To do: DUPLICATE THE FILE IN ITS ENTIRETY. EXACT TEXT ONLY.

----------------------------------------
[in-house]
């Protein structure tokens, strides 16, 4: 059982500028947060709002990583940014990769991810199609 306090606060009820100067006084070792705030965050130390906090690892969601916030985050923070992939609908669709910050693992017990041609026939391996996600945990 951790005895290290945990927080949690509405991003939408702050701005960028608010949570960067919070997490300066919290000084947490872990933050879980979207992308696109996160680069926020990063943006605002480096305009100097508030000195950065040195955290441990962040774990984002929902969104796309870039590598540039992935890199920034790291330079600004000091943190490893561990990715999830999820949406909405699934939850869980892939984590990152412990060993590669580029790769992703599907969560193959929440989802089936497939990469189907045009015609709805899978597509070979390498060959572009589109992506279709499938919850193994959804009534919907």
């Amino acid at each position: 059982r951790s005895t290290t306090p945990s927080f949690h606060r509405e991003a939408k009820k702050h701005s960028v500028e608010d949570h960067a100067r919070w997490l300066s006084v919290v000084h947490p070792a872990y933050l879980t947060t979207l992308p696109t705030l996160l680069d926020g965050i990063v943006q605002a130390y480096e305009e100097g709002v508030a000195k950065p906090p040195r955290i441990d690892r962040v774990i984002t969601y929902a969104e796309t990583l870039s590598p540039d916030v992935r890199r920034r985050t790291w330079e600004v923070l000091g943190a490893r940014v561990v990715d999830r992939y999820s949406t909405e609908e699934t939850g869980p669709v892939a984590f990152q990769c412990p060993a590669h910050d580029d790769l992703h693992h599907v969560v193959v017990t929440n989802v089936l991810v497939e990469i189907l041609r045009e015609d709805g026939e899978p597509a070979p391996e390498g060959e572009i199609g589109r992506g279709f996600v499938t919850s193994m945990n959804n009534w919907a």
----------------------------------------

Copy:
[in-house]
């Protein structure tokens, strides 16, 4: 059982500028947060709002990583940014990769991810199609 306090606060009820100067006084070792705030965050130390906090690892969601916030985050923070992939609908669709910050693992017990041609026939391996996600945990 951790005895290290945990927080949690509405991003939408702050701005960028608010949570960067919070997490300066919290000084947490872990933050879980979207992308696109996160680069926020990063943006605002480096305009100097508030000195950065040195955290441990962040774990984002929902969104796309870039590598540039992935890199920034790291330079600004000091943190490893561990990715999830999820949406909405699934939850869980892939984590990152412990060993590669580029790769992703599907969560193959929440989802089936497939990469189907045009015609709805899978597509070979390498060959572009589109992506279709499938919850193994959804009534919907």
């Amino acid at each position: 059982r951790s005895t290290t306090p945990s927080f949690h606060r509405e991003a939408k009820k702050h701005s960028v500028e608010d949570h960067a100067r919070w997490l300066s006084v919290v000084h947490p070792a872990y933050l879980t947060t979207l992308p696109t705030l996160l680069d926020g965050i990063v943006q605002a130390y480096e305009e100097g709002v508030a000195k950065p906090p040195r955290i441990d690892r962040v774990i984002t969601y929902a969104e796309t990583l870039s590598p540039d916030v992935r890199r920034r985050t790291w330079e600004v923070l000091g943190a490893r940014v561990v990715d999830r992939y999820s949406t909405e609908e699934t939850g869980p669709v892939a984590f990152q990769c412990p060993a590669h910050d580029d790769l992703h693992h599907v969560v193959v017990t929440n989802v089936l991810v497939e990469i189907l041609r045009e015609d709805g026939e899978p597509a070979p391996e390498g060959e572009i199609g589109r992506g279709f996600v499938t919850s193994m945990n959804n009534w919907a």